Russian Soldiers Protest Army Reforms

Berdsk, Russia.  Demonstrators gathered in the central square of this small city in Central Russia Monday, to protest army reforms that would disband a local brigade of special forces troops.  As the TASS-Sibir news agency reports, over 1000 people attended the rally, appealing to President Dmitri Medvedev to save the 67th special purpose independent brigade of the GRU.  The demonstrators also called for the resignation of Defense Minister Anatoly Serdyukov.  Among the protestors were special forces servicemen and their families, who came to the meeting despite an official ban.

State Duma representative Anatoly Lokot, of the Russian Communist Party, said the protestors had three demands: to call off the disbandment of the brigade, to dismiss Defense Minster Anatoly Serdyukov, and to completely stop army reforms.  A corresponding resolution with signatures from local residents has also been prepared.  Lokot promised to deliver the appeal personally to President Medvedev.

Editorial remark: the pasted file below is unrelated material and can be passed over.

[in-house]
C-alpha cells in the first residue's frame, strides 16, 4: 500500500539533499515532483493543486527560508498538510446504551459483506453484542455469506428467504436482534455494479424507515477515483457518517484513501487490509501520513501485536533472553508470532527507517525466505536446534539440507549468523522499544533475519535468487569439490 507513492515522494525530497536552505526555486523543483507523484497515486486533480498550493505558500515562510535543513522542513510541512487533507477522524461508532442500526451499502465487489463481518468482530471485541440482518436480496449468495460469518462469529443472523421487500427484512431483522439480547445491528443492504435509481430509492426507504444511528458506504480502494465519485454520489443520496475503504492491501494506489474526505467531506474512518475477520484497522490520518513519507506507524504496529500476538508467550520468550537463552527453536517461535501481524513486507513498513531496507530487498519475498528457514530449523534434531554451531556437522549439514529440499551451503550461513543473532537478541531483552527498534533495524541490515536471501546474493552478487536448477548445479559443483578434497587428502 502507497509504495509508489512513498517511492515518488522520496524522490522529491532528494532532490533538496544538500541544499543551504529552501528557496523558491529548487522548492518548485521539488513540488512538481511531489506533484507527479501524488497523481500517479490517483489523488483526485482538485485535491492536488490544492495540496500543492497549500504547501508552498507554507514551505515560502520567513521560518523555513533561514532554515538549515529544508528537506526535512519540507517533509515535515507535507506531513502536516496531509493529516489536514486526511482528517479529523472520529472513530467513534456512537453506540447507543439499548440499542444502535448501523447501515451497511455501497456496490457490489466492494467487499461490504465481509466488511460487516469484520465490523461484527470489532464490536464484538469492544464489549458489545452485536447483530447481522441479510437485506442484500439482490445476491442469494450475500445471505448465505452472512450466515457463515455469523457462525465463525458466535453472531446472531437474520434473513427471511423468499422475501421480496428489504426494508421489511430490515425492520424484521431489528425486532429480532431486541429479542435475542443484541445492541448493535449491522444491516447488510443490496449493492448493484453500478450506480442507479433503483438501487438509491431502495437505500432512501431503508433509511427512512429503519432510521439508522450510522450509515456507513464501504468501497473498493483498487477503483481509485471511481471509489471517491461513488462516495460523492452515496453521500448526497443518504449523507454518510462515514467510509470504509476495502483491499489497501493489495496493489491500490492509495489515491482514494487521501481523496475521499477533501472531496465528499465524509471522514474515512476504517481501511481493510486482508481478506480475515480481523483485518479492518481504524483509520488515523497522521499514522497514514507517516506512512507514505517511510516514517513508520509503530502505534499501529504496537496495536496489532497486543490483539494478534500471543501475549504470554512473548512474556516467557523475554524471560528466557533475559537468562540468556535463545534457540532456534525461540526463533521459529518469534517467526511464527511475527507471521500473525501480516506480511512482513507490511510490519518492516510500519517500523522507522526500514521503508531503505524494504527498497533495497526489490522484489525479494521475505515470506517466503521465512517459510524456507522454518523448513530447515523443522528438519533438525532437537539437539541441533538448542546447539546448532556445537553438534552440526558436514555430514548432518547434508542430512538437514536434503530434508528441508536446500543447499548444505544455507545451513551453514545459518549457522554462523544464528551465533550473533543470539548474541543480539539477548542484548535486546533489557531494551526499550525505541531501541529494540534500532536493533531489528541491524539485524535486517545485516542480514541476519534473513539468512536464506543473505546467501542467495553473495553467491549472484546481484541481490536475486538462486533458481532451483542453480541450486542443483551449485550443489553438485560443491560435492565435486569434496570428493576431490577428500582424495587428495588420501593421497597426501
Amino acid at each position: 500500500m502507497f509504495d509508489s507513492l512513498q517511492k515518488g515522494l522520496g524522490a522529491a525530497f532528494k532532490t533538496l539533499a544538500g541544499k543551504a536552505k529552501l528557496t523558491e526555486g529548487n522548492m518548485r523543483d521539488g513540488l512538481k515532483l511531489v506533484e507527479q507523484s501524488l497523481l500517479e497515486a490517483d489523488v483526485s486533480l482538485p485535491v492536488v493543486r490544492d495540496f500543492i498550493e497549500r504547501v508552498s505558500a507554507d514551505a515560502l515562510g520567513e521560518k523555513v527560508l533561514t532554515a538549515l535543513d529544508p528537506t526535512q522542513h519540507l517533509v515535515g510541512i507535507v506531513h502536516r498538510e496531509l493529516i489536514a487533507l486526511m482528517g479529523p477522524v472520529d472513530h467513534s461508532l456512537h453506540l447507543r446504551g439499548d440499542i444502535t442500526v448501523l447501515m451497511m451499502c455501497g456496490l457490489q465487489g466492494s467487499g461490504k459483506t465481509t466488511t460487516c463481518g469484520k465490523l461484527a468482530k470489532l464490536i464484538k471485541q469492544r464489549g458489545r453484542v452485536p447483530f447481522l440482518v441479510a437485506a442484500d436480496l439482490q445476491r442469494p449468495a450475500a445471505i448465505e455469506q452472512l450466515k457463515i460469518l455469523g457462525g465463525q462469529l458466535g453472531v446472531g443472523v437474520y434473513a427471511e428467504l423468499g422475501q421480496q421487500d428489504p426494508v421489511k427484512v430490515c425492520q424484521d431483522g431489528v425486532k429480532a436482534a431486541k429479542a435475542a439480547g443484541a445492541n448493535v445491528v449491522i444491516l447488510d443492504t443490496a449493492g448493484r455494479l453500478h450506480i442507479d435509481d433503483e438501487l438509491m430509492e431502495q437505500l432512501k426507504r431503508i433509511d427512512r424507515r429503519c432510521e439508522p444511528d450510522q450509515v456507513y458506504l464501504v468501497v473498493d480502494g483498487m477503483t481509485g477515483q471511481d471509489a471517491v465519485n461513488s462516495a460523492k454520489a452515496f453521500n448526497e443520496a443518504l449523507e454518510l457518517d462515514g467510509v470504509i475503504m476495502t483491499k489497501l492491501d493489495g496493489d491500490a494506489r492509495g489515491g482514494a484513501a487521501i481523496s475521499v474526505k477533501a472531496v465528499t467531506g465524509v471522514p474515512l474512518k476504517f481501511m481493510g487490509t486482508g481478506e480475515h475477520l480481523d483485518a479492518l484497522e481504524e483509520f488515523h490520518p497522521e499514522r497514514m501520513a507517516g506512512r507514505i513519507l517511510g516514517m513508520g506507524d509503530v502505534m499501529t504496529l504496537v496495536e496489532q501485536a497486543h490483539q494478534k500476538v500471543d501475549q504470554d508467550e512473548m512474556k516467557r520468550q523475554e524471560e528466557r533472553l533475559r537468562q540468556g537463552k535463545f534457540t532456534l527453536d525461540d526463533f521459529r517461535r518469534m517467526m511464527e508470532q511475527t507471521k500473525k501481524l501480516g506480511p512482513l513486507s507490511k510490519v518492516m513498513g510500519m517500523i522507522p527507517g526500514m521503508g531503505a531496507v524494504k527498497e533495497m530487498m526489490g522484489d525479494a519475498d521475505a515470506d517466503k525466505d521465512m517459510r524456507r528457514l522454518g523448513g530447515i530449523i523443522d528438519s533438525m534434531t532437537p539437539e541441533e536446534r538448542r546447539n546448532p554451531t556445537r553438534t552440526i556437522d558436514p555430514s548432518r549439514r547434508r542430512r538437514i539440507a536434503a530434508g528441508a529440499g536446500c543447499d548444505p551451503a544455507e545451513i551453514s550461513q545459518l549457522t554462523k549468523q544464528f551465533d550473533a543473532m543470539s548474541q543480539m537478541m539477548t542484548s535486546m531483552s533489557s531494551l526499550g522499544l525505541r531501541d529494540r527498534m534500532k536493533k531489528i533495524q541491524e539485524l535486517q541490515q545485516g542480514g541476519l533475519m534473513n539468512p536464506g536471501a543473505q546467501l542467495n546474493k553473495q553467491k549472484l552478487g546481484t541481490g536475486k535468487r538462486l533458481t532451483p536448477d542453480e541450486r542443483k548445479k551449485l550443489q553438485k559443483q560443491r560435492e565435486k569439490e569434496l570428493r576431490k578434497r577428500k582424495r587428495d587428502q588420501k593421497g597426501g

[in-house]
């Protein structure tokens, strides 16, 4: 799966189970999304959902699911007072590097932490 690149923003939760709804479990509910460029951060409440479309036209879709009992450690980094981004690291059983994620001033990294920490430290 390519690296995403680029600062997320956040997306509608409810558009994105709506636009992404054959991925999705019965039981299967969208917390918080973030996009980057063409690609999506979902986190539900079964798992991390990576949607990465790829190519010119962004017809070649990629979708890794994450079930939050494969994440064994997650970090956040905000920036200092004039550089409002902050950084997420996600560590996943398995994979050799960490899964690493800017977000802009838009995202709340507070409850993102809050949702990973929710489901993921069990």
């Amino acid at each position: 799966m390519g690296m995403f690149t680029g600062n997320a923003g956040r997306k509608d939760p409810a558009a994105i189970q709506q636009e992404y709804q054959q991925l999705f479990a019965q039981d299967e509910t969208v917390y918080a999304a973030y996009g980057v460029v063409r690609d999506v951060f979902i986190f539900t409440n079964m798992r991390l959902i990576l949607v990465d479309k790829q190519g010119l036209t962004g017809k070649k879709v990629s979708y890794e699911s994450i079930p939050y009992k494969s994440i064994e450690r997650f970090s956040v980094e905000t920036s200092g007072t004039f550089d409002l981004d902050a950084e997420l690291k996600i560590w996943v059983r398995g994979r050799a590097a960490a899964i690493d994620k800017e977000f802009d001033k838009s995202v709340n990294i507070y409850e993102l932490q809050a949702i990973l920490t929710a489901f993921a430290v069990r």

The Defense ministry has discussed plans to disband the special forces brigade since the start of the year, as part of sweeping reforms introduced by Serdyukov.  Alexander Postnikov, colonel-general of the Siberian Military District, confirmed the intention in a visit to the brigade in late February.  According to reports last year, Serdyukov’s extensive reforms have led to discontent among top officers, several of whom quit in protest as result.

In Berdsk, a satellite of Novosibirsk, the decision has made local leaders uneasy.  The city council has asked the Russian leadership to cancel the decision, which would put hundreds of people out of work.  Lokot also sent a request to the Defense Ministry.  Neither petition has received an answer.

The region’s governor, Viktor Tolokonsky, had earlier pledged that regional authorities would help those servicemen moved from active duty to the reserves.  Tolokonsky promised support in education and job placement to let soldiers adapt to civilian life.

Lokot was not optimistic.  The disbandment, he said, will “lead to social burdens, under conditions where it’s already impossible to find a job.”